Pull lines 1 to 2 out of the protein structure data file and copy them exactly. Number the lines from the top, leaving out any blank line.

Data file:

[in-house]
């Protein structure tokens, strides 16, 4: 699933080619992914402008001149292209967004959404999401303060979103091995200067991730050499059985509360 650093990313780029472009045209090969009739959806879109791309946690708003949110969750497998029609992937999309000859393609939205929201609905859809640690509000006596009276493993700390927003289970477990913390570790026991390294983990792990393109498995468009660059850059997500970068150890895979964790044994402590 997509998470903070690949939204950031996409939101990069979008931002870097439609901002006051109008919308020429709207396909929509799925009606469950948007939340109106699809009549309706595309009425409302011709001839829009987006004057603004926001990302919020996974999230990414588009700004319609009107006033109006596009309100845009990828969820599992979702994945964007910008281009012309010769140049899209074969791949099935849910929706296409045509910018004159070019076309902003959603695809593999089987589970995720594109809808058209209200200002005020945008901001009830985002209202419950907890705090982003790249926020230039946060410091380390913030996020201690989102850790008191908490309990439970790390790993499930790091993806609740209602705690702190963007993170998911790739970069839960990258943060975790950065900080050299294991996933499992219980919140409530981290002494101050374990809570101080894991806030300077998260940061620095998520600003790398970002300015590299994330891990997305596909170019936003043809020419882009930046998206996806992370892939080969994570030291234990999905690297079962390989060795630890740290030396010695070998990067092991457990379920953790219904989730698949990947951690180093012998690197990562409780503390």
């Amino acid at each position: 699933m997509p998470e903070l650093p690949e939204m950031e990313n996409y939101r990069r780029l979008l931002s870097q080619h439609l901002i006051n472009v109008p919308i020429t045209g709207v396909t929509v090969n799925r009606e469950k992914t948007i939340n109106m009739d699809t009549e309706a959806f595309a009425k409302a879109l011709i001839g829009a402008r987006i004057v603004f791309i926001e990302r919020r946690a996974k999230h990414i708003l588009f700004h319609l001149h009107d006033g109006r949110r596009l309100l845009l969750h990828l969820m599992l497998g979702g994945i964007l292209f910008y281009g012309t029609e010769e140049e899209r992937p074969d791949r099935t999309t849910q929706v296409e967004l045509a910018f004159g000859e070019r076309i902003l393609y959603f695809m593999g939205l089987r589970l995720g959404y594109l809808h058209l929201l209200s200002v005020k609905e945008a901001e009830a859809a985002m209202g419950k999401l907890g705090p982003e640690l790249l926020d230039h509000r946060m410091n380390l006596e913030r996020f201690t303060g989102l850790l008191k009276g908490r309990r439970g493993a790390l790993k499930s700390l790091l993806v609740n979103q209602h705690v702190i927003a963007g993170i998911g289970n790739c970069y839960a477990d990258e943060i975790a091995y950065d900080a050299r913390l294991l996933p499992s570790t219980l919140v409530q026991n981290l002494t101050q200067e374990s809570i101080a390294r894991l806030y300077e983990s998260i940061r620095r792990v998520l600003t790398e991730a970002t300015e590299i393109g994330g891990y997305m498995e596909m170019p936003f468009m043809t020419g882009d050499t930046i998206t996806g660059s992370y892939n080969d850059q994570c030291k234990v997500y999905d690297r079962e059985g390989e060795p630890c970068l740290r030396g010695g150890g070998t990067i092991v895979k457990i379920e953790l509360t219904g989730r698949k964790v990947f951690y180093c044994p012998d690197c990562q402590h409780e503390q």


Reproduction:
[in-house]
């Protein structure tokens, strides 16, 4: 699933080619992914402008001149292209967004959404999401303060979103091995200067991730050499059985509360 650093990313780029472009045209090969009739959806879109791309946690708003949110969750497998029609992937999309000859393609939205929201609905859809640690509000006596009276493993700390927003289970477990913390570790026991390294983990792990393109498995468009660059850059997500970068150890895979964790044994402590 997509998470903070690949939204950031996409939101990069979008931002870097439609901002006051109008919308020429709207396909929509799925009606469950948007939340109106699809009549309706595309009425409302011709001839829009987006004057603004926001990302919020996974999230990414588009700004319609009107006033109006596009309100845009990828969820599992979702994945964007910008281009012309010769140049899209074969791949099935849910929706296409045509910018004159070019076309902003959603695809593999089987589970995720594109809808058209209200200002005020945008901001009830985002209202419950907890705090982003790249926020230039946060410091380390913030996020201690989102850790008191908490309990439970790390790993499930790091993806609740209602705690702190963007993170998911790739970069839960990258943060975790950065900080050299294991996933499992219980919140409530981290002494101050374990809570101080894991806030300077998260940061620095998520600003790398970002300015590299994330891990997305596909170019936003043809020419882009930046998206996806992370892939080969994570030291234990999905690297079962390989060795630890740290030396010695070998990067092991457990379920953790219904989730698949990947951690180093012998690197990562409780503390």